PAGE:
There are some variances from a strict interpretation of the model.  No effort was made to implement a formal eligibility period.  Since a priori choice had to be made before a subsequent one could be, the firing of an earlier choice point neuron was held to occur “just before” the firing of the latter one.  The decay between choices employed here is clearly arbitrary; however as long as the decay rate exceeds the intertrial interval, the same results would be obtained albeit possibly requiring significantly more trials.  All that is required is that some residual temporary increase in efficacy produced by the decision at the first choice point is not fully decayed when reinforcement is ultimately obtained.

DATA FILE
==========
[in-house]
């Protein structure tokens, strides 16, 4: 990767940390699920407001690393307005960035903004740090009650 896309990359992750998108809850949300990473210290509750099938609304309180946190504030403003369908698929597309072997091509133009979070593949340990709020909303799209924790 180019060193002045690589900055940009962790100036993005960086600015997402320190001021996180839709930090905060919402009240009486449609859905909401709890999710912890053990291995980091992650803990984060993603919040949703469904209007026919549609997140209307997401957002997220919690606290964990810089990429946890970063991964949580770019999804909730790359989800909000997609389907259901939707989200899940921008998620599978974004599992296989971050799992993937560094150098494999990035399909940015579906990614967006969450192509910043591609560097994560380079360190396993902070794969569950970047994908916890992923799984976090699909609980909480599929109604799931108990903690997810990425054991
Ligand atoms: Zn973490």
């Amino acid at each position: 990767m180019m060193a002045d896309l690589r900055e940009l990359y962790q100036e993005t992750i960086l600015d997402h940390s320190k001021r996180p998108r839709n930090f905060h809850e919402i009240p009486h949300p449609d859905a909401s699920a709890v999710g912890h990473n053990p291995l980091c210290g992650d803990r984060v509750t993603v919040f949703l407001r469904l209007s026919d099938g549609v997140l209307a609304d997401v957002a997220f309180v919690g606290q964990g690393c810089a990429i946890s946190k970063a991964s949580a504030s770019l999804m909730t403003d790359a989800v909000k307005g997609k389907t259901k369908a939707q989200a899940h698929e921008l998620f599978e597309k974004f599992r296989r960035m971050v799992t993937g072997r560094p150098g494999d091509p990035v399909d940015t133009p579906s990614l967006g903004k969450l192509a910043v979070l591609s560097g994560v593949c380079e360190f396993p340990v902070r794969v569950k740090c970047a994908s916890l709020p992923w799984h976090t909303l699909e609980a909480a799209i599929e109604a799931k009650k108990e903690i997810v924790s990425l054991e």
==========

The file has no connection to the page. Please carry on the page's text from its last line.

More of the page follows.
The other unique feature of this simulation was in modeling of the initial firing signal to the choice point neurons.  Rather than a fixed, binary fire/don’t fire input sent from somewhere “upstream” (as in a reflex, for example), a time varying probabilistic input was modeled.  This is implemented by the values of 60 along the diagonal in the matrix of Figure 3 and the assignment of random values in the input stimulus matrix.  This produces a random value that is sometimes sufficient to by itself cause the firing of a left or right turn choice but sometimes is not.  However, if some increase (whether temporary or “fixed”) in the synaptic efficacy of the other inputs to a choice point has occurred then the summed products will allow a neuron to fire anyway.  Although this might appear to violate the basic precepts of the model, it does not and was done for two reasons. The first is that it became clear that a single input to the turn left and turn right neurons was absurd, especially at the first choice point.  A moment’s reflection leads to the understanding that the animal, say a lab rat, would clearly visually recognize the entrance to the maze and it’s motivation and decision making at that point would also be influenced by many additional factors such as how hungry it is, its over all energy level, its response to be placed in front of the maze for the nth time in a row, etc. In real life all these factors would be stimuli being sent to a choice point decision neuron and therefore a part of the decision process.  This could be faithfully modeled in the simulation by modeling a multiplicity of neurons connected to the two first choice point options but for the purposes of exploring the assignment of credit issue, doing so is unnecessary.  Instead the connection between external stimuli and the first choice points is represented by a single stimulus connected to Choice Point 0 and Choice Point 1 by the values of 1 in positions B(0,14) and B(1,14 ) in the brain matrix for this simulation.  due to multiple previous encounters (and therefore have some residual predisposition to one choice or another) By placing a random value at the appropriate synaptic position, the varying nature of such inputs can be  simulated without in any way biasing the results.